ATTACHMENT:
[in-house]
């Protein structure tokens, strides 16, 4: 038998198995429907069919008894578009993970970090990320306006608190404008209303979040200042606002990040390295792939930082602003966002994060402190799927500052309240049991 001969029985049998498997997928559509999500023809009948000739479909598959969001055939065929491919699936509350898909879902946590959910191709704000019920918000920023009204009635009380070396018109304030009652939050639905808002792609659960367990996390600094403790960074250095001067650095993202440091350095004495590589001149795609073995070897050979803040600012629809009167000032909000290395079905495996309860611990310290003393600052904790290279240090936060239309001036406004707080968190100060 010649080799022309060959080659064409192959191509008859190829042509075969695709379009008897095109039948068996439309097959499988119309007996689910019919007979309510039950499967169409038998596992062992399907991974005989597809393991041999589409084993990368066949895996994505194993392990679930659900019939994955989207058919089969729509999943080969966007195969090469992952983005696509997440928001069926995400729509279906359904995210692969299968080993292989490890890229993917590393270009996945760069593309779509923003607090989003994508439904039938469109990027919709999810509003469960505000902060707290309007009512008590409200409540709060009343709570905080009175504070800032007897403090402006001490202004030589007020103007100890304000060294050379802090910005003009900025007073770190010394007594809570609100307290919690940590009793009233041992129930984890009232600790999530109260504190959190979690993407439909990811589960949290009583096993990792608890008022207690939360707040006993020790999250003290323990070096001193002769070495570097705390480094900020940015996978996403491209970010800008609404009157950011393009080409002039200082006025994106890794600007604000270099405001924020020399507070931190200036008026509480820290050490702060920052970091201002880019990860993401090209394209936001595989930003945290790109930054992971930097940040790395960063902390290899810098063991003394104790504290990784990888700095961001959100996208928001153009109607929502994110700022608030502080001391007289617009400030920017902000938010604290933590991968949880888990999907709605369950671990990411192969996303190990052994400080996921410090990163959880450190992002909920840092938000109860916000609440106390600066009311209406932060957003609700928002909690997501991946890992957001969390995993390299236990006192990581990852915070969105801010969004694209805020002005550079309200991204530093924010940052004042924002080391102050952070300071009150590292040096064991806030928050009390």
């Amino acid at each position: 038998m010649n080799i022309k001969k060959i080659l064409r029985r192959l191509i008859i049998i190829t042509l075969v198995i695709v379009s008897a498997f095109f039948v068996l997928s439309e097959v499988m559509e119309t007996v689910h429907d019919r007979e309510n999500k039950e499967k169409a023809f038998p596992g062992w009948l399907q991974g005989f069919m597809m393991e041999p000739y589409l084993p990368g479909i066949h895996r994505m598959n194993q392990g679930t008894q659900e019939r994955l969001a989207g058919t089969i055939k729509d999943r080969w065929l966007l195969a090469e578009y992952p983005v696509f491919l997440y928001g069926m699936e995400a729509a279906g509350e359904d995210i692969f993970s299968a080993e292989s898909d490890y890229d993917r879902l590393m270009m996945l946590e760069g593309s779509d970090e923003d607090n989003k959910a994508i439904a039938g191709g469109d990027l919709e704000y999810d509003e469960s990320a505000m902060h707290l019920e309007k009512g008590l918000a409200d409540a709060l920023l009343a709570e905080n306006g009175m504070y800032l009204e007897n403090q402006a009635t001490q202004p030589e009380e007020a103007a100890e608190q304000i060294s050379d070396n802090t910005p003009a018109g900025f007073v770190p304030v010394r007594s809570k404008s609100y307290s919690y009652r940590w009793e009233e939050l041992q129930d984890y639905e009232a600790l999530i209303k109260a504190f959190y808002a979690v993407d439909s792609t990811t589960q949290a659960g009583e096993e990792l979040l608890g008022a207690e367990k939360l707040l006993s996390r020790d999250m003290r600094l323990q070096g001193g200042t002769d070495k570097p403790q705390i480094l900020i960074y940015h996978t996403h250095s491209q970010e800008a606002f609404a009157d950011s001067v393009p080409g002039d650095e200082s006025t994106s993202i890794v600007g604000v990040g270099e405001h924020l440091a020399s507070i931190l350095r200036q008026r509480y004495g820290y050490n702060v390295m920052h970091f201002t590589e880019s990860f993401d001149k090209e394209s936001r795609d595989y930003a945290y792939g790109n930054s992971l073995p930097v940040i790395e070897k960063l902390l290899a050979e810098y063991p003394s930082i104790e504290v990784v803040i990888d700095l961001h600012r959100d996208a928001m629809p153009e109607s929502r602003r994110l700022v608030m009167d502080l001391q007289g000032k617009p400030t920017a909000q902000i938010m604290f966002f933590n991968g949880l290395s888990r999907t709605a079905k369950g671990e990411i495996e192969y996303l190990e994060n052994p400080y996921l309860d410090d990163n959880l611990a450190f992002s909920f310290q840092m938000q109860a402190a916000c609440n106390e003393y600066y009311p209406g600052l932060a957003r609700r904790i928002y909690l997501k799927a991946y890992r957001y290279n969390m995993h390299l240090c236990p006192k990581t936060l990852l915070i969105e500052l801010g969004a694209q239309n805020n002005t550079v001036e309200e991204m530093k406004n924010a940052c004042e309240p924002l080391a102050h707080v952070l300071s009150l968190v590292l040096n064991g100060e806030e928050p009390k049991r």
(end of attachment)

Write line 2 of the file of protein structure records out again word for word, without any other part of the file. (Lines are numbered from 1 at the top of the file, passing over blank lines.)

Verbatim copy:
């Protein structure tokens, strides 16, 4: 038998198995429907069919008894578009993970970090990320306006608190404008209303979040200042606002990040390295792939930082602003966002994060402190799927500052309240049991 001969029985049998498997997928559509999500023809009948000739479909598959969001055939065929491919699936509350898909879902946590959910191709704000019920918000920023009204009635009380070396018109304030009652939050639905808002792609659960367990996390600094403790960074250095001067650095993202440091350095004495590589001149795609073995070897050979803040600012629809009167000032909000290395079905495996309860611990310290003393600052904790290279240090936060239309001036406004707080968190100060 010649080799022309060959080659064409192959191509008859190829042509075969695709379009008897095109039948068996439309097959499988119309007996689910019919007979309510039950499967169409038998596992062992399907991974005989597809393991041999589409084993990368066949895996994505194993392990679930659900019939994955989207058919089969729509999943080969966007195969090469992952983005696509997440928001069926995400729509279906359904995210692969299968080993292989490890890229993917590393270009996945760069593309779509923003607090989003994508439904039938469109990027919709999810509003469960505000902060707290309007009512008590409200409540709060009343709570905080009175504070800032007897403090402006001490202004030589007020103007100890304000060294050379802090910005003009900025007073770190010394007594809570609100307290919690940590009793009233041992129930984890009232600790999530109260504190959190979690993407439909990811589960949290009583096993990792608890008022207690939360707040006993020790999250003290323990070096001193002769070495570097705390480094900020940015996978996403491209970010800008609404009157950011393009080409002039200082006025994106890794600007604000270099405001924020020399507070931190200036008026509480820290050490702060920052970091201002880019990860993401090209394209936001595989930003945290790109930054992971930097940040790395960063902390290899810098063991003394104790504290990784990888700095961001959100996208928001153009109607929502994110700022608030502080001391007289617009400030920017902000938010604290933590991968949880888990999907709605369950671990990411192969996303190990052994400080996921410090990163959880450190992002909920840092938000109860916000609440106390600066009311209406932060957003609700928002909690997501991946890992957001969390995993390299236990006192990581990852915070969105801010969004694209805020002005550079309200991204530093924010940052004042924002080391102050952070300071009150590292040096064991806030928050009390």